Fanboy Report

Moon Express looks to be the first private company on the Moon

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Image: HelenField / Shutterstock

Image: HelenField / Shutterstock

With each coming year, it seems like the opportunity to casually rocket off into the dark depths of space for a little alone time is becoming more and more of a tangible option. For years, various space-centric start-ups have desperately tried to get all things above board to be approved for space flight out of Earth’s hemisphere and into the “great beyond,” but no one has managed to reach the glamorous peak, until now.

The small, Cape Cape Canaveral-based start-up Moon Express has received the go ahead from the Federal Aviation Administration to send and land a robotic lander on the surface of the Moon, in 2017. This will be a one-way trip, as the lander will stay on the Moon. They previously conducted flight tests of their moon lander prototype in 2014 and 2015, which won them applause from NASA and a $1,000,000 prize from Google.

Moon Express founder, Naveen Jain has said the mission will be low-cost (when it comes to space travel), a mere $10 million, and would “transform” the business of space travel as we know it. Outside of Jain’s disruptive intentions in space travel space, there’s not much known with regard to what Moon Express’ mission would actually entail, or who the company’s customers are, though some suspect that the company plans to mine lunar resources such as platinum or helium-3.


Corrections: A previous version of this article said that the Moon Express lander would return to Earth; the trip will be one-way only. It also said that Moon Express would need an international treaty. Only nations can enter into treaties with other nations, and Moon Express has been given authority by the United States, which is signatory to the 1967 Outer Space Treaty. We regret the errors.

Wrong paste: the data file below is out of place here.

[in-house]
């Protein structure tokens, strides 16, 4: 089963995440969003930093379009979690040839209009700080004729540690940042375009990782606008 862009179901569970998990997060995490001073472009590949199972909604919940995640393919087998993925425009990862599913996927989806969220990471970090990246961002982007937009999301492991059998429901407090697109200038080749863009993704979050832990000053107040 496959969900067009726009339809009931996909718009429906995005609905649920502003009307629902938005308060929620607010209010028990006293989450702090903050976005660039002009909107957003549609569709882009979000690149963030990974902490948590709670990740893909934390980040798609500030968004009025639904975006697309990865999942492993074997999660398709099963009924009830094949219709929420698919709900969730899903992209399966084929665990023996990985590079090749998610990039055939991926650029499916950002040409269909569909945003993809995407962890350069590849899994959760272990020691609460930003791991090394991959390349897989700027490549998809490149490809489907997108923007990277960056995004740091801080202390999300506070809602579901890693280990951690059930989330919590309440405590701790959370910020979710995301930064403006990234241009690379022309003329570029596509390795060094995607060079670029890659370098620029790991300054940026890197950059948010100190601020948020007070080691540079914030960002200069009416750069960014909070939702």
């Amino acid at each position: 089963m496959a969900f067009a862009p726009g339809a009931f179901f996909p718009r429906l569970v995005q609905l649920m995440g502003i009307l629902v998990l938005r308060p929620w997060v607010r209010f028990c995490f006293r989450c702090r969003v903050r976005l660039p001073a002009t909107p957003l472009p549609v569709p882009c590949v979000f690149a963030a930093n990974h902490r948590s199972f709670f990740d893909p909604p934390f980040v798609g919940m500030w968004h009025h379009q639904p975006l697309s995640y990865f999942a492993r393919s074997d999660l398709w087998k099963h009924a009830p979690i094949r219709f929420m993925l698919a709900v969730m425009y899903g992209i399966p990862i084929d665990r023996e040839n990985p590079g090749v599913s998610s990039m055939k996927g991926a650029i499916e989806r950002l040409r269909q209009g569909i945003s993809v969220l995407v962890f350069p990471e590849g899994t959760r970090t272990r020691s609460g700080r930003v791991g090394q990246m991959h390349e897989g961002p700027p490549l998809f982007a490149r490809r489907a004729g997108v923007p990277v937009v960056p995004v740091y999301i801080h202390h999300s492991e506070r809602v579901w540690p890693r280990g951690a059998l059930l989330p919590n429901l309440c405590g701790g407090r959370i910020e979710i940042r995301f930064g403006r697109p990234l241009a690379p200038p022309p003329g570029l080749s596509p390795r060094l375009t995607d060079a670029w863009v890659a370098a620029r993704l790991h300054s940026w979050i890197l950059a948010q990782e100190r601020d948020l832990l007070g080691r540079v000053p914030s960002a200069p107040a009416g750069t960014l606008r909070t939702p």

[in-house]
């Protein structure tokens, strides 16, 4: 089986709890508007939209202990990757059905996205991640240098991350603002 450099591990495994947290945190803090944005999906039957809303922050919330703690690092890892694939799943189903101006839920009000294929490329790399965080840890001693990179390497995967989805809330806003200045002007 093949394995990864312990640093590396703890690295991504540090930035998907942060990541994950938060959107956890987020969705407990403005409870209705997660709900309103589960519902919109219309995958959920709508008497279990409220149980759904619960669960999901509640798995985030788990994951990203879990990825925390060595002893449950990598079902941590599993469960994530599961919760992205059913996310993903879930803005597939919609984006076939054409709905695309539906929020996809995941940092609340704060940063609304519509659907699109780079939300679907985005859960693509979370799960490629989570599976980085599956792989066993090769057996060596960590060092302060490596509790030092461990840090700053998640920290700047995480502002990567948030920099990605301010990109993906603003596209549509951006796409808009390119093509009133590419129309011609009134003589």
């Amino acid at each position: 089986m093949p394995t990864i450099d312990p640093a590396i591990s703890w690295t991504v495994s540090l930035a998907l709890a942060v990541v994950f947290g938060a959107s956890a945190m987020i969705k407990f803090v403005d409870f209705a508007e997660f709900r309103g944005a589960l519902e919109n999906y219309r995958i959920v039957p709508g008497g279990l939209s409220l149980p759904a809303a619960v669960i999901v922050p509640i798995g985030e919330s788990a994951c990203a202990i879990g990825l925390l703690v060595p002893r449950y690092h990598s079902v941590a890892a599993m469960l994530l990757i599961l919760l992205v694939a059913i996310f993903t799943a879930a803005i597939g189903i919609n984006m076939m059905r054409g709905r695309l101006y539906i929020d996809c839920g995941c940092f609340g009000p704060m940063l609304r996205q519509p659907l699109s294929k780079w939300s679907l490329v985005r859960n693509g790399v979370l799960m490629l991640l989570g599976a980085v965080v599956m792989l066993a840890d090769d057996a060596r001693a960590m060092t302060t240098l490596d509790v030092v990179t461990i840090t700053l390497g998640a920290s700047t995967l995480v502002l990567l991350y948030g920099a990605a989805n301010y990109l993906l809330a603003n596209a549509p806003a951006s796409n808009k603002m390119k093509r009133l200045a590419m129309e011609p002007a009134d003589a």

• Moon Express

    Sean, we appreciate the article, but there are some misconceptions we’d like to try to correct.

    1) We conducted flight tests of our prototype lander at the Kennedy Space Center back in 2014-15, which was applauded by NASA [] and won us $1M from Google. You can see a highlight video of the flight tests here:

    2) Only government superpowers have ever landed robots on the Moon. (US and Russia in 60’s & 70’s, and China in December 2013).

    3) Our first mission is one-way to the lunar surface, not a sample return mission.

    4) Companies can not “obtain international treaties”, treaties are only between governments. The treaty presiding over us is called the 1967 Outer Space Treaty, signed by over 100 countries, and the U.S. has already provided us the authority for our mission under the provisions of this treaty. There is no more paperwork for our 2017 mission, that’s behind us.

    We hope this is helpful clarification.

    – Moon Express